by Ray Fleming
IT is comforting to know that notwithstanding the democratisation of its diplomatic service Britain still has ambassadors with names like Sir Sherard Cowper-Coles.

He is in the news because as Ambassador to Afghanistan he has been accused of making a very negative assessment of the prospects for US, British and other foreign forces based there.

He is believed to have said that “the current situation is bad, the security situation is getting worse, so is corruption and the Government has lost all trust.” The source of that and other equally startling quotations was France's deputy Ambassador in Kabul, Francois Fitou, who reported a conversation with Sir Sherard to Paris where its contents somehow found their way to the investigative magazine Le Canard Enchaine.

In London theForeign Office confirmed that a meeting had taken place between Sir Sherard and M.
Fitou but dismissed the report of it as a “gross distortion”. Perhaps.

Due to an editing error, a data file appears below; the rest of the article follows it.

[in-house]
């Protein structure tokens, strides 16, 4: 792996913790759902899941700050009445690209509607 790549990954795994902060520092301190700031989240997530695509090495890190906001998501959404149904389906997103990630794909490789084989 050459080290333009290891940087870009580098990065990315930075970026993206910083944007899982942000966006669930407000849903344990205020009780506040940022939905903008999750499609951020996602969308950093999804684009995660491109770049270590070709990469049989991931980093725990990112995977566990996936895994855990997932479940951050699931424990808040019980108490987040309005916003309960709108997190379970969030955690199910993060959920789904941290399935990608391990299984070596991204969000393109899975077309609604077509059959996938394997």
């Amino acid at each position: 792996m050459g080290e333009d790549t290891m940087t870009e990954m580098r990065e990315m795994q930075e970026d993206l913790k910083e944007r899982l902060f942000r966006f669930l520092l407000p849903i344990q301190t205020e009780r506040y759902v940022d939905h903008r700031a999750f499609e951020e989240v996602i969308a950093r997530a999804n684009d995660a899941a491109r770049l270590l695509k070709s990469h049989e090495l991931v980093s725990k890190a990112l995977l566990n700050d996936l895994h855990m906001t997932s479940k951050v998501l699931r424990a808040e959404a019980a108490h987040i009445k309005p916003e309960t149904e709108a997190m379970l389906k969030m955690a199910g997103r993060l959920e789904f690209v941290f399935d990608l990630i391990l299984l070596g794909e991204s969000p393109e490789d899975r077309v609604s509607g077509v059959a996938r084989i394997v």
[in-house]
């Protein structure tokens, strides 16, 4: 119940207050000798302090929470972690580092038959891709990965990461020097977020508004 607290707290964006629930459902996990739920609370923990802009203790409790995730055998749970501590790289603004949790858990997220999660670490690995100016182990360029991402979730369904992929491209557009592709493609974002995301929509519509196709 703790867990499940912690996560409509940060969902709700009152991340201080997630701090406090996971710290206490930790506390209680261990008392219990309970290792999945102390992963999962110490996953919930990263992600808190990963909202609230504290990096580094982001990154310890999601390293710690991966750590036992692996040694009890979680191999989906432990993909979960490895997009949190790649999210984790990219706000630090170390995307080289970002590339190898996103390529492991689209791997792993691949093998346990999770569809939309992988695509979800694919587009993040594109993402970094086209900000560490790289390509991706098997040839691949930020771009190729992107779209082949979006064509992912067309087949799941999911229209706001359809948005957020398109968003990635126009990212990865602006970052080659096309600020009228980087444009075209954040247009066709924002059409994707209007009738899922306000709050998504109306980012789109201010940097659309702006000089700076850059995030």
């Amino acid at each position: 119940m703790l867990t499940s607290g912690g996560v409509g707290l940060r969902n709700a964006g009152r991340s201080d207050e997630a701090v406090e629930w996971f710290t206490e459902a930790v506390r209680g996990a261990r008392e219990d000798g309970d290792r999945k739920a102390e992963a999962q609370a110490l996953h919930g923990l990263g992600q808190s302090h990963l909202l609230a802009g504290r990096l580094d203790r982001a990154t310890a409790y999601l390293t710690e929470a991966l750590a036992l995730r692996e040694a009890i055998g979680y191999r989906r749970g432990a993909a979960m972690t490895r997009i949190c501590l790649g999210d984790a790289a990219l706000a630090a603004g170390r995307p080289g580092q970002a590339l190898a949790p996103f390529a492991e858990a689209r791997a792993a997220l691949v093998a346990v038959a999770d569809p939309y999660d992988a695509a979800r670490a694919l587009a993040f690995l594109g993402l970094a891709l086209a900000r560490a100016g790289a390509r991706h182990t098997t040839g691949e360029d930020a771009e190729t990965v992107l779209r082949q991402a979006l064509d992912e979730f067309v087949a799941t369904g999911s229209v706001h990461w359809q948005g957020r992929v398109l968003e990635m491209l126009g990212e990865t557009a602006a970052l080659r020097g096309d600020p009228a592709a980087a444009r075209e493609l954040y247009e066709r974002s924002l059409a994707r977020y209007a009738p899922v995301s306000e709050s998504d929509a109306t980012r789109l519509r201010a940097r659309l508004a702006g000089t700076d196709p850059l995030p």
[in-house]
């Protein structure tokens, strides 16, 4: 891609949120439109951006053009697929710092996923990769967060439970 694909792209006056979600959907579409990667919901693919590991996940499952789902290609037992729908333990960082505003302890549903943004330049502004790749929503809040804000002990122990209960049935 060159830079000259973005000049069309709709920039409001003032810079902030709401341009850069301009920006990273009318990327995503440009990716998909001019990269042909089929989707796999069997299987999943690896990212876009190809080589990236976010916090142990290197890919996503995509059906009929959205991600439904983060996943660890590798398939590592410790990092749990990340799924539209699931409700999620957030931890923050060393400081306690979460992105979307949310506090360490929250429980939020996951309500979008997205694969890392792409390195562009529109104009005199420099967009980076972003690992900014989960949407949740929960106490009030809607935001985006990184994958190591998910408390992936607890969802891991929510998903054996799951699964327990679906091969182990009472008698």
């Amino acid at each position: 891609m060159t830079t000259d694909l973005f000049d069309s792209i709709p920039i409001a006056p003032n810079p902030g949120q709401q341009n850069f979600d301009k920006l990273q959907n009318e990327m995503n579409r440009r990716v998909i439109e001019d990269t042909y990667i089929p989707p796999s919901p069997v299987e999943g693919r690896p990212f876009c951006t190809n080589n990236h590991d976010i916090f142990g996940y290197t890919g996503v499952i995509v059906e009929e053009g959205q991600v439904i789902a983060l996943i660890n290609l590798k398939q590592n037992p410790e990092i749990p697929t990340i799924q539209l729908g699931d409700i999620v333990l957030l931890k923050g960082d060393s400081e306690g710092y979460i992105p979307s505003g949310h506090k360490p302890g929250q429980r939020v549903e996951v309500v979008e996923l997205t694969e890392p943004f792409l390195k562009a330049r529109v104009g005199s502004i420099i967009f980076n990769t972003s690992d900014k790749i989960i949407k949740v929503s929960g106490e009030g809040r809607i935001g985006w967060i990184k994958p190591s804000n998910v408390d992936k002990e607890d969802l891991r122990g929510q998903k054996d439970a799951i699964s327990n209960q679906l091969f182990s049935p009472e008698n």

But a wide spectrum of non-official informed opinion on Afghanistan supports the Ambassador's view of the situation there even it does not necessarily agree with his reported opinion that the only solution is the installation of “an acceptable dictator” within five or ten years.

That sounds like a counsel of despair -- yet with the Taleban resurgent, President Karzai distrusted by his own people, neighbouring Pakistan in disarray and the civil and military actitivities of Nato and US forces poorly co-ordinated and motivated, it must be difficult even for an Ambassador to be optimistic.